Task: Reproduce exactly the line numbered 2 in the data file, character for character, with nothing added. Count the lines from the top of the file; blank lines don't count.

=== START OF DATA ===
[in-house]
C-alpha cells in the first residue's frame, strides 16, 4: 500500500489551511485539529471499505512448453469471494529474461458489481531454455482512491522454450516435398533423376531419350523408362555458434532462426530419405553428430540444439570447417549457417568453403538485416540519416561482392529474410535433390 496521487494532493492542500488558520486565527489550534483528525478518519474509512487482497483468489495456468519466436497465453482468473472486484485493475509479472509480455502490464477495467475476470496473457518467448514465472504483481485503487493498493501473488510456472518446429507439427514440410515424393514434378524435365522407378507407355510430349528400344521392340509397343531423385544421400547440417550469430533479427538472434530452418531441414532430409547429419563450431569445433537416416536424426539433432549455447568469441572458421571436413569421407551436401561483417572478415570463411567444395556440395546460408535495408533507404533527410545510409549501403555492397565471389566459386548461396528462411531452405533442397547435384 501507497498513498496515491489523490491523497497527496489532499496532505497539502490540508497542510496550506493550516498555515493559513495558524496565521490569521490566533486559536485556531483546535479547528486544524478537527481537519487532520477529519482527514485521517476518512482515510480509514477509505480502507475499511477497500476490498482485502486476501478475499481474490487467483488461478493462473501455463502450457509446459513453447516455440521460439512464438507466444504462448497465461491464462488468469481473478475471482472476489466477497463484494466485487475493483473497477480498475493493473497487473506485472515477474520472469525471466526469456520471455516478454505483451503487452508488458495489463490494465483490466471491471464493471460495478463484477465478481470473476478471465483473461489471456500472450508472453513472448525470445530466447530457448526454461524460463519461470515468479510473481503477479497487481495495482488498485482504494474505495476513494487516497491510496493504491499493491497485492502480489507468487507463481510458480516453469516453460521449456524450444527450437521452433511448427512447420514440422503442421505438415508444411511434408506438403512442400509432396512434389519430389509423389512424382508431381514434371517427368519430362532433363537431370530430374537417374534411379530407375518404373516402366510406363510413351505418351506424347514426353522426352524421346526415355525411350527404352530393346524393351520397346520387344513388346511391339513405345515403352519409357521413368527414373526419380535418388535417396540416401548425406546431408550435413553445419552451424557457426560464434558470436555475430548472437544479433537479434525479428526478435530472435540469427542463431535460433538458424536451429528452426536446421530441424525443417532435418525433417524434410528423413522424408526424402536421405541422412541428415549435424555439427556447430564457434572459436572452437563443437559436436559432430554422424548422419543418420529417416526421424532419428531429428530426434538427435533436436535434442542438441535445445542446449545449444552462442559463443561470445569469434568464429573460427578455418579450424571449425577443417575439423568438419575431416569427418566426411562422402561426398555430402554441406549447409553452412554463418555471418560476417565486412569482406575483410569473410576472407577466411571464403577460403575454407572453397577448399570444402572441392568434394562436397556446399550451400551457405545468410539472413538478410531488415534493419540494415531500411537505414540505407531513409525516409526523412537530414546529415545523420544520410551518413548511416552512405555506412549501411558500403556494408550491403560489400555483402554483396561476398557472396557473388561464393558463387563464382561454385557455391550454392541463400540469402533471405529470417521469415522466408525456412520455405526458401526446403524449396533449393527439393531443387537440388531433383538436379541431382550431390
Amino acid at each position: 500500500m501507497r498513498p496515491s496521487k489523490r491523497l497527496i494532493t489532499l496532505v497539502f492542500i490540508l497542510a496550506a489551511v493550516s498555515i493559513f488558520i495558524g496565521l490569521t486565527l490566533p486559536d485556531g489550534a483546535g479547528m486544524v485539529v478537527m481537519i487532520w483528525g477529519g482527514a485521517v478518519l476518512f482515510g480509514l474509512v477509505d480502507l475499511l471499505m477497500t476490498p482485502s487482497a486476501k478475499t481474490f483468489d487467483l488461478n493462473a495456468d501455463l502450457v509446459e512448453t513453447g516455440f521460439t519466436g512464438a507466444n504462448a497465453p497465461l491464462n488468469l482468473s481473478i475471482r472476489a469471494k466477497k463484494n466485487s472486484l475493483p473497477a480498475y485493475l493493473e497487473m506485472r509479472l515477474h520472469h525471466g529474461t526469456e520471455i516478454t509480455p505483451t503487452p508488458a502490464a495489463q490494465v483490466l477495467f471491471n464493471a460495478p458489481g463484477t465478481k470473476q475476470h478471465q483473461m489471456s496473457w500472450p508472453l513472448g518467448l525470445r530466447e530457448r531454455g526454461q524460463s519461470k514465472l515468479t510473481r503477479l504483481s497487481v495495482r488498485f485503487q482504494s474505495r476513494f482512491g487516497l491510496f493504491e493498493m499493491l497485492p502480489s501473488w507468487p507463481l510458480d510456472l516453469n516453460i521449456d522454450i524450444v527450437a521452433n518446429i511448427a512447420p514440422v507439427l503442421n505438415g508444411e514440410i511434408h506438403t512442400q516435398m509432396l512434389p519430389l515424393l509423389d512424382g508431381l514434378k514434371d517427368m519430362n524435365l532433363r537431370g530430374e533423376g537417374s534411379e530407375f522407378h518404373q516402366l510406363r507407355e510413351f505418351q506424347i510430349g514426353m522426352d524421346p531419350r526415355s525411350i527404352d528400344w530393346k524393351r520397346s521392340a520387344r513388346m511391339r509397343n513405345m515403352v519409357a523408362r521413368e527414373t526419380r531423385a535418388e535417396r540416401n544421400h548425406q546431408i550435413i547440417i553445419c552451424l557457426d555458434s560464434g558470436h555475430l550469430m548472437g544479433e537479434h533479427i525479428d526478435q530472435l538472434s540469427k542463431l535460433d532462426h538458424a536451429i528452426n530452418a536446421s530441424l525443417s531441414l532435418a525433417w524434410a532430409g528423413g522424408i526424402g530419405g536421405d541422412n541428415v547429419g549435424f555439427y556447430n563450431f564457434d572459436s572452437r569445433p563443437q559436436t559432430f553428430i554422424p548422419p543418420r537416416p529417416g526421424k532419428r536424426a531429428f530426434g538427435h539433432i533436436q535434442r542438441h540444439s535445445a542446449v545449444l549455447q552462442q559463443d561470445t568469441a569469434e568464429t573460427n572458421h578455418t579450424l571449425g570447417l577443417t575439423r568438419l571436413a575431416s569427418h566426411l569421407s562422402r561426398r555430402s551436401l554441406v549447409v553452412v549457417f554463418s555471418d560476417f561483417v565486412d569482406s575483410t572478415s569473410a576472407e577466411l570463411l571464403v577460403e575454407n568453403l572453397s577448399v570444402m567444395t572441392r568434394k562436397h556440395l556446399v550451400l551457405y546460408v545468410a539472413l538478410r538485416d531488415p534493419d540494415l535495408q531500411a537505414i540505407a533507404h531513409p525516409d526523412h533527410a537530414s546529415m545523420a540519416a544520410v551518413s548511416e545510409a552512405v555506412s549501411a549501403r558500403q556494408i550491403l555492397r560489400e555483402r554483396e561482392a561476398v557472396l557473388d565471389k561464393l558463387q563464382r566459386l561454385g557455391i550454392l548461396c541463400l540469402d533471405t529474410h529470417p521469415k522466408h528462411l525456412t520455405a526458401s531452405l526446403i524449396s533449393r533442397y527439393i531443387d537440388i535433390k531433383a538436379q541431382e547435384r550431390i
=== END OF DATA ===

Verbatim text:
C-alpha cells in the first residue's frame, strides 16, 4: 500500500489551511485539529471499505512448453469471494529474461458489481531454455482512491522454450516435398533423376531419350523408362555458434532462426530419405553428430540444439570447417549457417568453403538485416540519416561482392529474410535433390 496521487494532493492542500488558520486565527489550534483528525478518519474509512487482497483468489495456468519466436497465453482468473472486484485493475509479472509480455502490464477495467475476470496473457518467448514465472504483481485503487493498493501473488510456472518446429507439427514440410515424393514434378524435365522407378507407355510430349528400344521392340509397343531423385544421400547440417550469430533479427538472434530452418531441414532430409547429419563450431569445433537416416536424426539433432549455447568469441572458421571436413569421407551436401561483417572478415570463411567444395556440395546460408535495408533507404533527410545510409549501403555492397565471389566459386548461396528462411531452405533442397547435384 501507497498513498496515491489523490491523497497527496489532499496532505497539502490540508497542510496550506493550516498555515493559513495558524496565521490569521490566533486559536485556531483546535479547528486544524478537527481537519487532520477529519482527514485521517476518512482515510480509514477509505480502507475499511477497500476490498482485502486476501478475499481474490487467483488461478493462473501455463502450457509446459513453447516455440521460439512464438507466444504462448497465461491464462488468469481473478475471482472476489466477497463484494466485487475493483473497477480498475493493473497487473506485472515477474520472469525471466526469456520471455516478454505483451503487452508488458495489463490494465483490466471491471464493471460495478463484477465478481470473476478471465483473461489471456500472450508472453513472448525470445530466447530457448526454461524460463519461470515468479510473481503477479497487481495495482488498485482504494474505495476513494487516497491510496493504491499493491497485492502480489507468487507463481510458480516453469516453460521449456524450444527450437521452433511448427512447420514440422503442421505438415508444411511434408506438403512442400509432396512434389519430389509423389512424382508431381514434371517427368519430362532433363537431370530430374537417374534411379530407375518404373516402366510406363510413351505418351506424347514426353522426352524421346526415355525411350527404352530393346524393351520397346520387344513388346511391339513405345515403352519409357521413368527414373526419380535418388535417396540416401548425406546431408550435413553445419552451424557457426560464434558470436555475430548472437544479433537479434525479428526478435530472435540469427542463431535460433538458424536451429528452426536446421530441424525443417532435418525433417524434410528423413522424408526424402536421405541422412541428415549435424555439427556447430564457434572459436572452437563443437559436436559432430554422424548422419543418420529417416526421424532419428531429428530426434538427435533436436535434442542438441535445445542446449545449444552462442559463443561470445569469434568464429573460427578455418579450424571449425577443417575439423568438419575431416569427418566426411562422402561426398555430402554441406549447409553452412554463418555471418560476417565486412569482406575483410569473410576472407577466411571464403577460403575454407572453397577448399570444402572441392568434394562436397556446399550451400551457405545468410539472413538478410531488415534493419540494415531500411537505414540505407531513409525516409526523412537530414546529415545523420544520410551518413548511416552512405555506412549501411558500403556494408550491403560489400555483402554483396561476398557472396557473388561464393558463387563464382561454385557455391550454392541463400540469402533471405529470417521469415522466408525456412520455405526458401526446403524449396533449393527439393531443387537440388531433383538436379541431382550431390